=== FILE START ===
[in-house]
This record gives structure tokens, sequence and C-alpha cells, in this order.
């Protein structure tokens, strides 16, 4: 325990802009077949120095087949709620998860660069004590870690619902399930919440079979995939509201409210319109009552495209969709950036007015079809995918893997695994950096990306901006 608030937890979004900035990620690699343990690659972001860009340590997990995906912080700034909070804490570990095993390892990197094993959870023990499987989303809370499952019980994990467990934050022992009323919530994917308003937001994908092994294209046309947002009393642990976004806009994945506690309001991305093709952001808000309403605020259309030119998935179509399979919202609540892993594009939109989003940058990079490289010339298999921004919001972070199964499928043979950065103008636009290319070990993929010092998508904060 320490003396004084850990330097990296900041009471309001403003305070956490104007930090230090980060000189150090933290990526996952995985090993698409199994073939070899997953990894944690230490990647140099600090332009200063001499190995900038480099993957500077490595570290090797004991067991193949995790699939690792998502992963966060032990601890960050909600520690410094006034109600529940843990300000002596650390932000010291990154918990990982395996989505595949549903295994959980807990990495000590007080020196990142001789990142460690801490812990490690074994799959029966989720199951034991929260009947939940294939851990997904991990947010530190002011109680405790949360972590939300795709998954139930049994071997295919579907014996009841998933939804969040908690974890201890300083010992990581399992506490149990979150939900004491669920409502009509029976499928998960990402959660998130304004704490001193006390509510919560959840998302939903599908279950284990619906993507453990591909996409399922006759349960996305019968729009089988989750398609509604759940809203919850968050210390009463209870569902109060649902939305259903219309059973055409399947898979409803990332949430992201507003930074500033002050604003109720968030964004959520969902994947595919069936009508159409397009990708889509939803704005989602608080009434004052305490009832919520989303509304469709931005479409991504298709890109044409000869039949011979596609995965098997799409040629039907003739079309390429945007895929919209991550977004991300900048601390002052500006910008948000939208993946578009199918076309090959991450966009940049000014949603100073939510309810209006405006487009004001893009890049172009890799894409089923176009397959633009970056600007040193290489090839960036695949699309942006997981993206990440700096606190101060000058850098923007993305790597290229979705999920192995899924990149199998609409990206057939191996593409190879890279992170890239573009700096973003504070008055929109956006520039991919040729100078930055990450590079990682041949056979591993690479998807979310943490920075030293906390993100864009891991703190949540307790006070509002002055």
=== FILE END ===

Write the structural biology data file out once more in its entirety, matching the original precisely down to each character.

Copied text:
[in-house]
This record gives structure tokens, sequence and C-alpha cells, in this order.
């Protein structure tokens, strides 16, 4: 325990802009077949120095087949709620998860660069004590870690619902399930919440079979995939509201409210319109009552495209969709950036007015079809995918893997695994950096990306901006 608030937890979004900035990620690699343990690659972001860009340590997990995906912080700034909070804490570990095993390892990197094993959870023990499987989303809370499952019980994990467990934050022992009323919530994917308003937001994908092994294209046309947002009393642990976004806009994945506690309001991305093709952001808000309403605020259309030119998935179509399979919202609540892993594009939109989003940058990079490289010339298999921004919001972070199964499928043979950065103008636009290319070990993929010092998508904060 320490003396004084850990330097990296900041009471309001403003305070956490104007930090230090980060000189150090933290990526996952995985090993698409199994073939070899997953990894944690230490990647140099600090332009200063001499190995900038480099993957500077490595570290090797004991067991193949995790699939690792998502992963966060032990601890960050909600520690410094006034109600529940843990300000002596650390932000010291990154918990990982395996989505595949549903295994959980807990990495000590007080020196990142001789990142460690801490812990490690074994799959029966989720199951034991929260009947939940294939851990997904991990947010530190002011109680405790949360972590939300795709998954139930049994071997295919579907014996009841998933939804969040908690974890201890300083010992990581399992506490149990979150939900004491669920409502009509029976499928998960990402959660998130304004704490001193006390509510919560959840998302939903599908279950284990619906993507453990591909996409399922006759349960996305019968729009089988989750398609509604759940809203919850968050210390009463209870569902109060649902939305259903219309059973055409399947898979409803990332949430992201507003930074500033002050604003109720968030964004959520969902994947595919069936009508159409397009990708889509939803704005989602608080009434004052305490009832919520989303509304469709931005479409991504298709890109044409000869039949011979596609995965098997799409040629039907003739079309390429945007895929919209991550977004991300900048601390002052500006910008948000939208993946578009199918076309090959991450966009940049000014949603100073939510309810209006405006487009004001893009890049172009890799894409089923176009397959633009970056600007040193290489090839960036695949699309942006997981993206990440700096606190101060000058850098923007993305790597290229979705999920192995899924990149199998609409990206057939191996593409190879890279992170890239573009700096973003504070008055929109956006520039991919040729100078930055990450590079990682041949056979591993690479998807979310943490920075030293906390993100864009891991703190949540307790006070509002002055």